For Science!
5 Unsolved Mysteries of Our Solar System's Moons

CJ Miozzi | 16 Jul 2014 19:00
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There are at least 176 known natural moons orbiting planets in our Solar System. While the mystery of what lies on the dark side of Earth's moon was solved thanks to photographs from space probes, Jupiter, Saturn, and Uranus have moons that raise questions to which we still have no convincing answers. What are those strange lines on Europa? Why do Io's volcanoes seem to be misplaced? What is the origin of that colossal ridge on Iapetus?

Let's take a look at five of these mysteries.

1. Titan's Dense Atmosphere

Titan

Titan, the largest of Saturn's 62 moons, is the only natural satellite in our Solar System that is known to have a dense atmosphere - and we don't know why.

Typically, small bodies like moons don't have the gravity to "hold onto" an atmosphere, which would escape into space. Titan is 80% more massive than the Earth's Moon, with a diameter 50% larger, making it the second-largest moon in the Solar System after Jupiter's Ganymede. This may help explain how it retains some of its atmosphere, but Mars has only a tenuous atmosphere and is even larger than Titan.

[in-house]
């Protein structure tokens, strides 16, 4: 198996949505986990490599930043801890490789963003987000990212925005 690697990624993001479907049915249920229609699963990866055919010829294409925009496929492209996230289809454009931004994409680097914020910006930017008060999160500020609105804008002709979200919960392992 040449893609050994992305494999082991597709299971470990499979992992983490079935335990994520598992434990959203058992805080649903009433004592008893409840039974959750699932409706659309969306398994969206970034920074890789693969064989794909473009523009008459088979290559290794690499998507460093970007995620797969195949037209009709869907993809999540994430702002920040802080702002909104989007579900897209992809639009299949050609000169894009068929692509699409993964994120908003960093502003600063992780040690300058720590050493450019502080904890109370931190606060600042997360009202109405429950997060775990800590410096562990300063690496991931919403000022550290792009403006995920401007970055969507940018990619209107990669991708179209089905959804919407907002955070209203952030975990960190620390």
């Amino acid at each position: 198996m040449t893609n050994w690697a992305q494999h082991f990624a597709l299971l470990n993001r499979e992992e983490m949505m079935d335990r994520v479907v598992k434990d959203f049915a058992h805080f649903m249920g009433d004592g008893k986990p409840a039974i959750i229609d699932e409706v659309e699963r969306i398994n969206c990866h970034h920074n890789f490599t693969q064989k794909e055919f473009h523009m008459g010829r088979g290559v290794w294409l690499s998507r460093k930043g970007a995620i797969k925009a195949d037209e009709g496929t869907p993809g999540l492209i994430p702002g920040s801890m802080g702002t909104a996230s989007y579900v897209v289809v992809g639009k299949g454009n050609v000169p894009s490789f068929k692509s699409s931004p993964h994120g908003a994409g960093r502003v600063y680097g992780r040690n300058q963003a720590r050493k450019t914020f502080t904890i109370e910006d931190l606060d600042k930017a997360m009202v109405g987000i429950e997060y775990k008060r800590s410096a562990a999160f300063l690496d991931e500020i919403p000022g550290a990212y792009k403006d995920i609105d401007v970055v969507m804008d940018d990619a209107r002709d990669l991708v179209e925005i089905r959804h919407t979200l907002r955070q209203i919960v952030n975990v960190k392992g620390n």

The other factor that comes into play is the presence of a magnetic field. The Sun constantly emits a solar wind - a stream of charged particles - that bombards planets and moons, stripping away atmosphere. But planets with magnetic fields are able to deflect most of the incoming solar wind. Earth's magnetosphere is generated from the motion of its liquid outer core around its solid inner core, but Mars, whose core is solid, lacks a protective magnetosphere. While Titan doesn't have a magnetosphere of its own, the moon does spend 95 percent of its time inside Saturn's magnetic field.

But even if we could explain why Titan hasn't lost its atmosphere, we don't know how it acquired such a dense atmosphere to begin with - one that is about 7.3 times more massive than Earth's on a per-surface-area basis. We also don't know why Titan and Earth are the only two bodies in the Solar System with dense atmospheres that consist primarily of nitrogen, weighing in at 98 percent and 78 percent, respectively.

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